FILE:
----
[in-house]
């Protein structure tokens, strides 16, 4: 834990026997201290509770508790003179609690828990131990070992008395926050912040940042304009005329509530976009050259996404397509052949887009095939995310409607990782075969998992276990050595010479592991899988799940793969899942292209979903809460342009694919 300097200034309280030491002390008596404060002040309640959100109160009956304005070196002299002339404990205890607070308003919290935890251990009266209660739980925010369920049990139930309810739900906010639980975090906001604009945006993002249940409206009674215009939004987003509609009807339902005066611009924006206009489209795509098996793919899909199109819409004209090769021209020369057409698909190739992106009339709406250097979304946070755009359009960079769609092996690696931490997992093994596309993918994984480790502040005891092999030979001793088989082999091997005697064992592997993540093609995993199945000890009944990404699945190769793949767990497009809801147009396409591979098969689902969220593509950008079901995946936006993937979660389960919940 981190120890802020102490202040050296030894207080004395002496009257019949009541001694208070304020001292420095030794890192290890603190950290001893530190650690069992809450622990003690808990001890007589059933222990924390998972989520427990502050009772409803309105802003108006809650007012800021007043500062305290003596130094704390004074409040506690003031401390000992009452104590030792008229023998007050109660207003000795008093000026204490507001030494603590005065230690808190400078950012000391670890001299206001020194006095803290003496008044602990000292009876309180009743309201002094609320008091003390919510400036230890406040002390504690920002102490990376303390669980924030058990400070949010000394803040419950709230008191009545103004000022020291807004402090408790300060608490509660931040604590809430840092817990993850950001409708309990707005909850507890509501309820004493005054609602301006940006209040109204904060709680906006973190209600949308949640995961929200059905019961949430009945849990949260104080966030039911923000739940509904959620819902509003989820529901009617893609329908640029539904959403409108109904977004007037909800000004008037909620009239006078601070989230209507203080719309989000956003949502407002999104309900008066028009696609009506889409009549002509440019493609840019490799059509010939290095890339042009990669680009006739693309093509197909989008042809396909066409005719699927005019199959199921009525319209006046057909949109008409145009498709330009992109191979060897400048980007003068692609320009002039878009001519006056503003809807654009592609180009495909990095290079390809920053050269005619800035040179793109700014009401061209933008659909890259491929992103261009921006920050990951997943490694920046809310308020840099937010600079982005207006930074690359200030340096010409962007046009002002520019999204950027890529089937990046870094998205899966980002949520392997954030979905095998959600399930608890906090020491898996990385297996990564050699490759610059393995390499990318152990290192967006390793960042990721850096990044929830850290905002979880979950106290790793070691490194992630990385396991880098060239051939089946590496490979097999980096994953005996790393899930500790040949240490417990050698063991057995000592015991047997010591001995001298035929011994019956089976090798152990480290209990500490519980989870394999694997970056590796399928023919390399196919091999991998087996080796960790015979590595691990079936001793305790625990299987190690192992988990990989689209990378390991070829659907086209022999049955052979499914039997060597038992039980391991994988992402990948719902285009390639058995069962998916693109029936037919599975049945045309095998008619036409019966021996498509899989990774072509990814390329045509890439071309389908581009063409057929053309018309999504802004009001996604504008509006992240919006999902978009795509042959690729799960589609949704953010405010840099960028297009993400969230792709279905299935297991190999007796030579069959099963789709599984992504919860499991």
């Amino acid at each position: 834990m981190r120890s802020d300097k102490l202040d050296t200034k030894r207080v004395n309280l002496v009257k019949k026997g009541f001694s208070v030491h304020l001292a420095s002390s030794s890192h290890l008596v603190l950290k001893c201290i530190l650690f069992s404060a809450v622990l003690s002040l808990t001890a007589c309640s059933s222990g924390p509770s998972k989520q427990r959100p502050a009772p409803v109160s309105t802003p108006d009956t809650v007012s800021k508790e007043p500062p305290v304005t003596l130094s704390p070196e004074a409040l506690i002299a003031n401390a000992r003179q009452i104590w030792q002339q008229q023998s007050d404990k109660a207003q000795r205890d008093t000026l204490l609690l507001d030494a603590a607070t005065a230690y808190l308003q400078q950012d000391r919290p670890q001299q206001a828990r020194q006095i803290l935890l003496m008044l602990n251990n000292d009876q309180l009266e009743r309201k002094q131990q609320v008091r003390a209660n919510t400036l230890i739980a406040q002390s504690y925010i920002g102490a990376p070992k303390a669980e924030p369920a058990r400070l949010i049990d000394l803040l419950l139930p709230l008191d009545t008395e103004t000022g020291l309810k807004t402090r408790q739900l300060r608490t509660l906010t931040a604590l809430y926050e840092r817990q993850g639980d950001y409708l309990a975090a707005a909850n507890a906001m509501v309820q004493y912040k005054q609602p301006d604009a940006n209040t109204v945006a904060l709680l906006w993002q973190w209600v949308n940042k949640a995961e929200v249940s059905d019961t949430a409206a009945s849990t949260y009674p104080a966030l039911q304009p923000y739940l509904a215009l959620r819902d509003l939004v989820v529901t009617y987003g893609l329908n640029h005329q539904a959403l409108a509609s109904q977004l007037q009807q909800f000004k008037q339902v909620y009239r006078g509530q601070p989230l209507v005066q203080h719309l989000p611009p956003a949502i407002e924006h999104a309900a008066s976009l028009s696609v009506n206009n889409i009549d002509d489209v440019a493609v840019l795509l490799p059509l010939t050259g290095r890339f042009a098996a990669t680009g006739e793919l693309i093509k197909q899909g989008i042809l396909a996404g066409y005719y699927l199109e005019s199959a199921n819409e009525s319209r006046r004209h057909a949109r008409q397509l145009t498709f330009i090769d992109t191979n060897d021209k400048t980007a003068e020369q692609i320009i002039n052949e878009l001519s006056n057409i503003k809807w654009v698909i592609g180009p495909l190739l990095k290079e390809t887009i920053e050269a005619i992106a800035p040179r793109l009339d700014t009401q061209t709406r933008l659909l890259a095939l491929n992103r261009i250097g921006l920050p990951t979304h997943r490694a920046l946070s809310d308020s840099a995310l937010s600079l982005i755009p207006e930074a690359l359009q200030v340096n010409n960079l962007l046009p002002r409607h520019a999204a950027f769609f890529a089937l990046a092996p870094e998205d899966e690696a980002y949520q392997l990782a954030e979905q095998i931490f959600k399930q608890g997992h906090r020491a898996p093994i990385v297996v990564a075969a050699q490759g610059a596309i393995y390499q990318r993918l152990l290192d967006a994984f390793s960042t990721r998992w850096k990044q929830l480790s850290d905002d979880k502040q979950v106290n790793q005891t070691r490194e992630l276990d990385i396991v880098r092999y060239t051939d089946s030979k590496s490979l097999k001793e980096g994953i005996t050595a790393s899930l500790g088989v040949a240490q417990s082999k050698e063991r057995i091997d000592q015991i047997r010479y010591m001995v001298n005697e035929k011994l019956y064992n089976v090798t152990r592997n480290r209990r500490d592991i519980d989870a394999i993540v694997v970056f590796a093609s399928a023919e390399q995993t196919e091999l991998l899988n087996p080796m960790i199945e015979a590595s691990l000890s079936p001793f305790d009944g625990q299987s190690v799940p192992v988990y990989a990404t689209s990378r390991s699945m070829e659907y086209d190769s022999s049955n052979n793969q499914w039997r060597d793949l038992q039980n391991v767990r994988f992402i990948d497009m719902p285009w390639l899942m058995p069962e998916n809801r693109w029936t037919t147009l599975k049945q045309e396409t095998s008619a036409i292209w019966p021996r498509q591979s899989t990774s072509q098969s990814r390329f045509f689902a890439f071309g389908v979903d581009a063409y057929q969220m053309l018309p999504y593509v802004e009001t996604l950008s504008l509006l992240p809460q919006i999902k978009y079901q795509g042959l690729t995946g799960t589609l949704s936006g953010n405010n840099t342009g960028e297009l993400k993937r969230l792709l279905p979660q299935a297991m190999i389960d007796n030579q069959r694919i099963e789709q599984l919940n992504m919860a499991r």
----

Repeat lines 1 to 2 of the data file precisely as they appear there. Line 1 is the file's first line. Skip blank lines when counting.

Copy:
[in-house]
């Protein structure tokens, strides 16, 4: 834990026997201290509770508790003179609690828990131990070992008395926050912040940042304009005329509530976009050259996404397509052949887009095939995310409607990782075969998992276990050595010479592991899988799940793969899942292209979903809460342009694919 300097200034309280030491002390008596404060002040309640959100109160009956304005070196002299002339404990205890607070308003919290935890251990009266209660739980925010369920049990139930309810739900906010639980975090906001604009945006993002249940409206009674215009939004987003509609009807339902005066611009924006206009489209795509098996793919899909199109819409004209090769021209020369057409698909190739992106009339709406250097979304946070755009359009960079769609092996690696931490997992093994596309993918994984480790502040005891092999030979001793088989082999091997005697064992592997993540093609995993199945000890009944990404699945190769793949767990497009809801147009396409591979098969689902969220593509950008079901995946936006993937979660389960919940 981190120890802020102490202040050296030894207080004395002496009257019949009541001694208070304020001292420095030794890192290890603190950290001893530190650690069992809450622990003690808990001890007589059933222990924390998972989520427990502050009772409803309105802003108006809650007012800021007043500062305290003596130094704390004074409040506690003031401390000992009452104590030792008229023998007050109660207003000795008093000026204490507001030494603590005065230690808190400078950012000391670890001299206001020194006095803290003496008044602990000292009876309180009743309201002094609320008091003390919510400036230890406040002390504690920002102490990376303390669980924030058990400070949010000394803040419950709230008191009545103004000022020291807004402090408790300060608490509660931040604590809430840092817990993850950001409708309990707005909850507890509501309820004493005054609602301006940006209040109204904060709680906006973190209600949308949640995961929200059905019961949430009945849990949260104080966030039911923000739940509904959620819902509003989820529901009617893609329908640029539904959403409108109904977004007037909800000004008037909620009239006078601070989230209507203080719309989000956003949502407002999104309900008066028009696609009506889409009549002509440019493609840019490799059509010939290095890339042009990669680009006739693309093509197909989008042809396909066409005719699927005019199959199921009525319209006046057909949109008409145009498709330009992109191979060897400048980007003068692609320009002039878009001519006056503003809807654009592609180009495909990095290079390809920053050269005619800035040179793109700014009401061209933008659909890259491929992103261009921006920050990951997943490694920046809310308020840099937010600079982005207006930074690359200030340096010409962007046009002002520019999204950027890529089937990046870094998205899966980002949520392997954030979905095998959600399930608890906090020491898996990385297996990564050699490759610059393995390499990318152990290192967006390793960042990721850096990044929830850290905002979880979950106290790793070691490194992630990385396991880098060239051939089946590496490979097999980096994953005996790393899930500790040949240490417990050698063991057995000592015991047997010591001995001298035929011994019956089976090798152990480290209990500490519980989870394999694997970056590796399928023919390399196919091999991998087996080796960790015979590595691990079936001793305790625990299987190690192992988990990989689209990378390991070829659907086209022999049955052979499914039997060597038992039980391991994988992402990948719902285009390639058995069962998916693109029936037919599975049945045309095998008619036409019966021996498509899989990774072509990814390329045509890439071309389908581009063409057929053309018309999504802004009001996604504008509006992240919006999902978009795509042959690729799960589609949704953010405010840099960028297009993400969230792709279905299935297991190999007796030579069959099963789709599984992504919860499991």